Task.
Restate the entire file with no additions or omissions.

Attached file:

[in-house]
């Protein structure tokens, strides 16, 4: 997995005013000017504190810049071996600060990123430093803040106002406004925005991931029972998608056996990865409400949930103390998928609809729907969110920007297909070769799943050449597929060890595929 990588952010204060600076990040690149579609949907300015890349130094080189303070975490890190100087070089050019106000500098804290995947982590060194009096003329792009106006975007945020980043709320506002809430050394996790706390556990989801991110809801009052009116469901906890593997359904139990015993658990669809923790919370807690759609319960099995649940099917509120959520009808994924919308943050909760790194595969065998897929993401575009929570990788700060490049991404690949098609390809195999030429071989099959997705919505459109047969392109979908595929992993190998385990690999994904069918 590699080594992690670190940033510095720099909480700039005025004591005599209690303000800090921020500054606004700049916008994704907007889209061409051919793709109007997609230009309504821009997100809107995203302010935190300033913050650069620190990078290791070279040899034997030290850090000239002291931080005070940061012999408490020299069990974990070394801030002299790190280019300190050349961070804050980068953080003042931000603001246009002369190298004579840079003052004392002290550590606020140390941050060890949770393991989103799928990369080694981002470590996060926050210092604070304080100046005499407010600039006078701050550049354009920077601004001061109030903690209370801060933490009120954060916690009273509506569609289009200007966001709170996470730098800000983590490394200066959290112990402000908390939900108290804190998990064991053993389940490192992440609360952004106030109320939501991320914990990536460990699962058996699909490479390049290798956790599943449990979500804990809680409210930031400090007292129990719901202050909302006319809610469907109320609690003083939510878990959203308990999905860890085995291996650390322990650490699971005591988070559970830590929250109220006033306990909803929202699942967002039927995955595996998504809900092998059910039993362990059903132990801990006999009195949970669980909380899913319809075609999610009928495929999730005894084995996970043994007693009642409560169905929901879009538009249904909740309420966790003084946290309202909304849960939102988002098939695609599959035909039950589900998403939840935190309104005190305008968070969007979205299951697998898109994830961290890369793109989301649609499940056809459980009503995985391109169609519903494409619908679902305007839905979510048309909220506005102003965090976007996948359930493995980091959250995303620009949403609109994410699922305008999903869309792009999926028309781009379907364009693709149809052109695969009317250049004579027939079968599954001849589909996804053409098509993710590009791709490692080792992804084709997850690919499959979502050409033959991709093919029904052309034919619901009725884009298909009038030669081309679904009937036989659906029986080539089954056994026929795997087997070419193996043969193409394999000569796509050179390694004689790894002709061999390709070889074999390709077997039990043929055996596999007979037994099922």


[in-house]
């Protein structure tokens, strides 16, 4: 997995005013000017504190810049071996600060990123430093803040106002406004925005991931029972998608056996990865409400949930103390998928609809729907969110920007297909070769799943050449597929060890595929 990588952010204060600076990040690149579609949907300015890349130094080189303070975490890190100087070089050019106000500098804290995947982590060194009096003329792009106006975007945020980043709320506002809430050394996790706390556990989801991110809801009052009116469901906890593997359904139990015993658990669809923790919370807690759609319960099995649940099917509120959520009808994924919308943050909760790194595969065998897929993401575009929570990788700060490049991404690949098609390809195999030429071989099959997705919505459109047969392109979908595929992993190998385990690999994904069918 590699080594992690670190940033510095720099909480700039005025004591005599209690303000800090921020500054606004700049916008994704907007889209061409051919793709109007997609230009309504821009997100809107995203302010935190300033913050650069620190990078290791070279040899034997030290850090000239002291931080005070940061012999408490020299069990974990070394801030002299790190280019300190050349961070804050980068953080003042931000603001246009002369190298004579840079003052004392002290550590606020140390941050060890949770393991989103799928990369080694981002470590996060926050210092604070304080100046005499407010600039006078701050550049354009920077601004001061109030903690209370801060933490009120954060916690009273509506569609289009200007966001709170996470730098800000983590490394200066959290112990402000908390939900108290804190998990064991053993389940490192992440609360952004106030109320939501991320914990990536460990699962058996699909490479390049290798956790599943449990979500804990809680409210930031400090007292129990719901202050909302006319809610469907109320609690003083939510878990959203308990999905860890085995291996650390322990650490699971005591988070559970830590929250109220006033306990909803929202699942967002039927995955595996998504809900092998059910039993362990059903132990801990006999009195949970669980909380899913319809075609999610009928495929999730005894084995996970043994007693009642409560169905929901879009538009249904909740309420966790003084946290309202909304849960939102988002098939695609599959035909039950589900998403939840935190309104005190305008968070969007979205299951697998898109994830961290890369793109989301649609499940056809459980009503995985391109169609519903494409619908679902305007839905979510048309909220506005102003965090976007996948359930493995980091959250995303620009949403609109994410699922305008999903869309792009999926028309781009379907364009693709149809052109695969009317250049004579027939079968599954001849589909996804053409098509993710590009791709490692080792992804084709997850690919499959979502050409033959991709093919029904052309034919619901009725884009298909009038030669081309679904009937036989659906029986080539089954056994026929795997087997070419193996043969193409394999000569796509050179390694004689790894002709061999390709070889074999390709077997039990043929055996596999007979037994099922």